OARS - Open Access Rewards System
DOI : 10.2240/azojomo0134

Internal Structure of Zirconia Nano-Powder Compact Evaluated by an Infrared Microscope

Satoshi Tanaka, Yasuhisa Togashi, Zenji Kato, Chia Pin Chiu, Nozomu Uchida and Keizo Uematsu

 

Copyright AD-TECH; licensee AZoM.com Pty Ltd.

This is an AZo Open Access Rewards System (AZo-OARS) article distributed under the terms of the AZo–OARS https://www.azom.com/oars.asp which permits unrestricted use provided the original work is properly cited but is limited to non-commercial distribution and reproduction.

 

Posted: September 2005

Topics Covered

Abstract

Keywords

Introduction

Experimental Procedure

Results and Discussion

Acknowledgements

References

Contact Details

Abstract

Infrared (IR) light microscopy with liquid immersion technique was applied to examine the internal structure of zirconia nano-powder compact (refractive index 2.14).  Internal structure could be observed clearly even for this high refractive index material by this method. IR light can transmit easily through the zirconia compact.  This high transparency of the compact for IR light was attributed to the increased ratio of the particle size 0.1 µm to the wavelength λ=1.3 µm.  Granule deformation with pressing is directly observed with this method for green compacts made at various pressures.  The infrared microscopy with the immersion liquid technique is very effective for understanding the internal structure of compacts with nano-powders. 

Keywords

Nano-Powder, Green Body, Internal Microstructure, Zirconia, Infrared Microscope

Introduction

Inhomogeneous packing structure in green body causes large defects in a sintered body, which govern the mechanical properties of ceramics products [1, 2].  The internal microstructure in powder compacts needs to be fully understood for the improvement of ceramics.  Liquid immersion method (LIM) is a unique evaluation method of internal structure in the processing of ceramics. In this method, a green compact is made transparent with an adequate immersion liquid [3-7].  Internal structure in the alumina compact (Refractive Index, R.I. = 1.76) was observed by this method with diiodomethane as an immersion liquid (R.I. = 1.74).  However, the LIM technique was believed to be inapplicable to ceramics with high refractive index, because no immersion liquid was available for those materials [8].  Recently, the limitation of the LIM technique was removed by using an infrared (IR) light microscope with wavelength 1.3 µm for Si3N4 (R.I. = 2.04) [9, 10].  IR microscope with the LIM technique (IR-LIM) is a powerful tool for the examination of internal microstructure composed from powders with high refractive index.  The long wave light may also increase the transmittance through the powder compact, when the particle size in the compact is much smaller than the wavelength [9, 11].  The IR-LIM technique would be an effective tool for examining the internal structure of green compacts consisting of nano- powders with high refractive index.  The object in this study is to examine the internal microstructure for a nano-powders compact with the IR-LIM technique.  The material used in the present study is the system of yttria stabilized zirconia, whose ceramics have excellent mechanical properties including superplastic deformation [12, 13], and a high refractive index, n = 2.14.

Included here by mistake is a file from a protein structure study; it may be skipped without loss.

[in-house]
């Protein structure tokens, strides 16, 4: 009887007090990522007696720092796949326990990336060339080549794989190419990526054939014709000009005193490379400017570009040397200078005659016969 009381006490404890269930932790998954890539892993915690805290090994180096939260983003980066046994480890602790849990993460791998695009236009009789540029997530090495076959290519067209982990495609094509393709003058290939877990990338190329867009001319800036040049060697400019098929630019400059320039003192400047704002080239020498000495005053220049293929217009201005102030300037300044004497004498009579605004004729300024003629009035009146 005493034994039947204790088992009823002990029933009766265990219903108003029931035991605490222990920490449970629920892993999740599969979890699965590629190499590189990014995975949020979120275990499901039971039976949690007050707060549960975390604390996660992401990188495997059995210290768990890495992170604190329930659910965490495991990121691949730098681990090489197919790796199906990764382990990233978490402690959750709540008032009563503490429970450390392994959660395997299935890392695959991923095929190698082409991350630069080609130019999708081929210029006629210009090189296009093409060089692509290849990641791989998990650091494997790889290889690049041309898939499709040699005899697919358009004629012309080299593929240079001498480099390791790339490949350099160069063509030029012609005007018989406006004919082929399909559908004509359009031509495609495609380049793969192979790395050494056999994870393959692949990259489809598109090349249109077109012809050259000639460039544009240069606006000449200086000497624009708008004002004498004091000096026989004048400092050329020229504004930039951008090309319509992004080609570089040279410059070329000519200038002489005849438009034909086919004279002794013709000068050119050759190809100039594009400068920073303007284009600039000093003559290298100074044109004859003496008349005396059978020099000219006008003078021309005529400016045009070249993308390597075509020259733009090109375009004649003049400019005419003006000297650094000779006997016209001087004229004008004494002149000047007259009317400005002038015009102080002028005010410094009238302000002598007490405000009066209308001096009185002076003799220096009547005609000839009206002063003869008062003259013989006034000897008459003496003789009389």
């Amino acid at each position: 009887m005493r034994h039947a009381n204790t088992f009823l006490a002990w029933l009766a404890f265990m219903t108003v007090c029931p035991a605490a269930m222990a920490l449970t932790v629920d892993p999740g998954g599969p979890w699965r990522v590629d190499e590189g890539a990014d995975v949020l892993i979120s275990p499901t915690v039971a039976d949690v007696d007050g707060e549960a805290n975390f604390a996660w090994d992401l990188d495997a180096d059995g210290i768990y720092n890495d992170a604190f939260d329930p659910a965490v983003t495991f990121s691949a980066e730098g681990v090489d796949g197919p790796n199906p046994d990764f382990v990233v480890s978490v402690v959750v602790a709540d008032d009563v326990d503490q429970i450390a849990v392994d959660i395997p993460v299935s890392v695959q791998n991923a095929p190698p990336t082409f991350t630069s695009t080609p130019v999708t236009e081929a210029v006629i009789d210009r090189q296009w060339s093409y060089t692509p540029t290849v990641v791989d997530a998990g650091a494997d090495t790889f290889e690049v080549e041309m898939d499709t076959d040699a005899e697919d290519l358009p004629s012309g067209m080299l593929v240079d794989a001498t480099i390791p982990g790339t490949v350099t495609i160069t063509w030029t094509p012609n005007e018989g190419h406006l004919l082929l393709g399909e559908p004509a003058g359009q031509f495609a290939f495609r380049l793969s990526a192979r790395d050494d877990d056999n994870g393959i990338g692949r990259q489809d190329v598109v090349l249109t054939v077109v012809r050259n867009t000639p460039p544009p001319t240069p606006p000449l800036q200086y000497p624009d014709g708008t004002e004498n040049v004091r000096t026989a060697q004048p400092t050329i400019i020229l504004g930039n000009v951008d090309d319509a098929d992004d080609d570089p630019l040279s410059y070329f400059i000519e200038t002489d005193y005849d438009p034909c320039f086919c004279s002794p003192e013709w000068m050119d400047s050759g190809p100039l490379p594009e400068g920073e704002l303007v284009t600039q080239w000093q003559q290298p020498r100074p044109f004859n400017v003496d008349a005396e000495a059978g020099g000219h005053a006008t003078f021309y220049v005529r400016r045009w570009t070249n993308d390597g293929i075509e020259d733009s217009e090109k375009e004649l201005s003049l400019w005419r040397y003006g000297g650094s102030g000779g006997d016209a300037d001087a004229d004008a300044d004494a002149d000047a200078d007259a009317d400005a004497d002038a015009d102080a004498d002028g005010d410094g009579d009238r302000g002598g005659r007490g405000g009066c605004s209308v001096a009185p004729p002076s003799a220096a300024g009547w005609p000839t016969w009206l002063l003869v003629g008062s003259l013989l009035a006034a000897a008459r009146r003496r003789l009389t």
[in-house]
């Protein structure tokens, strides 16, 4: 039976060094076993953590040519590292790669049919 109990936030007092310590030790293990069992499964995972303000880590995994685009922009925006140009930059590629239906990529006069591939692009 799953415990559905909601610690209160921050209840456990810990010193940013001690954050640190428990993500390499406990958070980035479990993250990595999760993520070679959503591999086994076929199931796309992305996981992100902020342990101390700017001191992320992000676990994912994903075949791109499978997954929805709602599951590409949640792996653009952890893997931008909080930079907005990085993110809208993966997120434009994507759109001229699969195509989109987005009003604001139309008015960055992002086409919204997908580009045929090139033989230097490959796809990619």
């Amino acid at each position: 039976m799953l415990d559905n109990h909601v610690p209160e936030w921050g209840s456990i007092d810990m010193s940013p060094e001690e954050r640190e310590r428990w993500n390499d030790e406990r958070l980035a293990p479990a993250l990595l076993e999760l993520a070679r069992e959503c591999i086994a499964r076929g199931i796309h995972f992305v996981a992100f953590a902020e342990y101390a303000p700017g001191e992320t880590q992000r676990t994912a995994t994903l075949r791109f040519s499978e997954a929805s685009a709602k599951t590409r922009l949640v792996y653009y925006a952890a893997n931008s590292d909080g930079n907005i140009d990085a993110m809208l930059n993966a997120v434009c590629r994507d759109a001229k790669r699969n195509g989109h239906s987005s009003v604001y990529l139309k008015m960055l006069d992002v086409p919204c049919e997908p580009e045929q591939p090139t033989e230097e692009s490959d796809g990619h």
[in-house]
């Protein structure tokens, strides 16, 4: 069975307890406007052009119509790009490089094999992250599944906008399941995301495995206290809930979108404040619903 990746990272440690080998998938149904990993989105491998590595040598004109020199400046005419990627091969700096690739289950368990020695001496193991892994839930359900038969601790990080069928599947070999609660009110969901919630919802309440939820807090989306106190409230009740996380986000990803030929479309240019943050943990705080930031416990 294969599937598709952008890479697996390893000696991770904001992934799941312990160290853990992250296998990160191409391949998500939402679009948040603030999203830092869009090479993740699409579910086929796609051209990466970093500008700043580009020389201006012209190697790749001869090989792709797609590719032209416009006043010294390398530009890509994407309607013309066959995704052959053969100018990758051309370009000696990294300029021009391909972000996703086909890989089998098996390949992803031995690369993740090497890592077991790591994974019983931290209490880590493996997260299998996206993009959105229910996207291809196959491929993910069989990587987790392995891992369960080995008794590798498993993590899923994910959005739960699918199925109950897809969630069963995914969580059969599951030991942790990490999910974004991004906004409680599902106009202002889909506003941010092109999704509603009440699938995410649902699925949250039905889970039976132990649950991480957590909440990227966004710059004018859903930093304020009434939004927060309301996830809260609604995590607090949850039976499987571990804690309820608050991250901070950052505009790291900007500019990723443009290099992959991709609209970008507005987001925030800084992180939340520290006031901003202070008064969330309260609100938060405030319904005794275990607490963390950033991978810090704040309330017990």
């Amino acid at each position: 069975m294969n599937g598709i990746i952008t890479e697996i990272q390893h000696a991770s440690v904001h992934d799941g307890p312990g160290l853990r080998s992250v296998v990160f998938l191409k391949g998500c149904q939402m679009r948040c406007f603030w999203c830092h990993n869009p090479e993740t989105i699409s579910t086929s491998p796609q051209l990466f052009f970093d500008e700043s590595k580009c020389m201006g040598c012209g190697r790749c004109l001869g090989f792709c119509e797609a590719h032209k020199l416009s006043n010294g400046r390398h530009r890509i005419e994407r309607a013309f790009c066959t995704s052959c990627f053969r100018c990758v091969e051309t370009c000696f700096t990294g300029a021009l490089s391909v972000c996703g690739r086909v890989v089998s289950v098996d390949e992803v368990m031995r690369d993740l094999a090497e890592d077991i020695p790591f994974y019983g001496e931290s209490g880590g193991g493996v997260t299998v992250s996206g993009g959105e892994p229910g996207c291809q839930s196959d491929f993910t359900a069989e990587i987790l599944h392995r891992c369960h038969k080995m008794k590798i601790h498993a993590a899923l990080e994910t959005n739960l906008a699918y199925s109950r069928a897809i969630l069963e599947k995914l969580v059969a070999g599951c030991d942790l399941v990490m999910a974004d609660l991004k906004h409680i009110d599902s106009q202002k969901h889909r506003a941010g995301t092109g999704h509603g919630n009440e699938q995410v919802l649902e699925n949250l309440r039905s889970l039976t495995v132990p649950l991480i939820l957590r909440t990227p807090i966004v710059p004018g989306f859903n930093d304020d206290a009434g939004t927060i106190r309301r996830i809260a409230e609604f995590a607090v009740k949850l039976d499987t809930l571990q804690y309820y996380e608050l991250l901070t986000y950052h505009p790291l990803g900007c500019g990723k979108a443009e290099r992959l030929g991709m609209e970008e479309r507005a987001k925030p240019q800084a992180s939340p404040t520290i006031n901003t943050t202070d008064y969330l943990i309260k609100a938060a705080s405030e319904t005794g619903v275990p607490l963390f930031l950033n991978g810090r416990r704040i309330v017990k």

Experimental Procedure

The raw material used in this study was commercial zirconia (TZ-3Y-S, Tosoh Co., Ltd., Tokyo, Japan, specific surface; 8 m2/g) of nanometer size particles.  Compact were formed by die pressing at pressures of 10, 30 and 100 MPa and heated at a temperature of 900ºC for 1hr, for binder removal and also for enhancement of strength needed for handling.  A thin sample with 70 µm thickness was prepared by grinding a small piece of specimen with fine sandpaper (No.1000) for observation.  The immersion liquid used was a saturated solution of sulfur in diiodomethane, with the refractive index 1.79.  This is a non-toxic liquid.  The thin specimen was immersed in the immersion liquid and was evacuated for 5 min. 

The transmittance of the light for thinned zirconia sample was measured with UV-VIS-NIR Spectrophotometer (UV-3150, SHIMADZU Co., Kyoto Japan).  The wave length was changed from 0.5 µm to 2.0 µm.  The commercial IR microscope (Model BX50-IR, OLMPUS Co., Tokyo Japan) with IR camera (Model C2741, Hamamatsu Photonics K.K., Hamamatsu Japan) was used for observation.  The maximum operating wavelength of IR camera was 1.8 µm.  A filter was used to remove light with λ < 1.3 µm.  The structures of the green compact were also observed with SEM.